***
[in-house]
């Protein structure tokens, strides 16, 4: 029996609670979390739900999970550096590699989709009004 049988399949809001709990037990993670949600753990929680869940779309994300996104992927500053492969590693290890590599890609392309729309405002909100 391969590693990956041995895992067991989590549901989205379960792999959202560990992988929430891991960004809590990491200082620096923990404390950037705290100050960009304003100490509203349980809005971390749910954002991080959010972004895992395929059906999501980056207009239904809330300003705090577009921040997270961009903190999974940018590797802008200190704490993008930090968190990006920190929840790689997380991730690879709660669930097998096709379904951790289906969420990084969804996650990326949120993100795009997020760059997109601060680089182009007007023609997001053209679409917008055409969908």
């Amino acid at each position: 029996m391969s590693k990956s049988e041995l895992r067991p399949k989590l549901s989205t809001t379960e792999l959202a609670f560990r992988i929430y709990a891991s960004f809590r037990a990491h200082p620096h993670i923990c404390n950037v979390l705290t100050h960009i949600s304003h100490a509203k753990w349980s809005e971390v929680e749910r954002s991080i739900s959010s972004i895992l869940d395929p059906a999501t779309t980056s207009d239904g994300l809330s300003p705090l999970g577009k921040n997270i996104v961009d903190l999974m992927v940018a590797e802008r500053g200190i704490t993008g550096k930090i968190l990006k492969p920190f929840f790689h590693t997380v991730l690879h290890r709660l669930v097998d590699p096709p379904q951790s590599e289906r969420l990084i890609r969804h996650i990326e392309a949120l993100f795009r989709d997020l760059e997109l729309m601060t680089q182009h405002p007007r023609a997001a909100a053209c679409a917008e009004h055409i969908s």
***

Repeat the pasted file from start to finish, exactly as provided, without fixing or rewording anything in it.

[in-house]
């Protein structure tokens, strides 16, 4: 029996609670979390739900999970550096590699989709009004 049988399949809001709990037990993670949600753990929680869940779309994300996104992927500053492969590693290890590599890609392309729309405002909100 391969590693990956041995895992067991989590549901989205379960792999959202560990992988929430891991960004809590990491200082620096923990404390950037705290100050960009304003100490509203349980809005971390749910954002991080959010972004895992395929059906999501980056207009239904809330300003705090577009921040997270961009903190999974940018590797802008200190704490993008930090968190990006920190929840790689997380991730690879709660669930097998096709379904951790289906969420990084969804996650990326949120993100795009997020760059997109601060680089182009007007023609997001053209679409917008055409969908």
């Amino acid at each position: 029996m391969s590693k990956s049988e041995l895992r067991p399949k989590l549901s989205t809001t379960e792999l959202a609670f560990r992988i929430y709990a891991s960004f809590r037990a990491h200082p620096h993670i923990c404390n950037v979390l705290t100050h960009i949600s304003h100490a509203k753990w349980s809005e971390v929680e749910r954002s991080i739900s959010s972004i895992l869940d395929p059906a999501t779309t980056s207009d239904g994300l809330s300003p705090l999970g577009k921040n997270i996104v961009d903190l999974m992927v940018a590797e802008r500053g200190i704490t993008g550096k930090i968190l990006k492969p920190f929840f790689h590693t997380v991730l690879h290890r709660l669930v097998d590699p096709p379904q951790s590599e289906r969420l990084i890609r969804h996650i990326e392309a949120l993100f795009r989709d997020l760059e997109l729309m601060t680089q182009h405002p007007r023609a997001a909100a053209c679409a917008e009004h055409i969908s």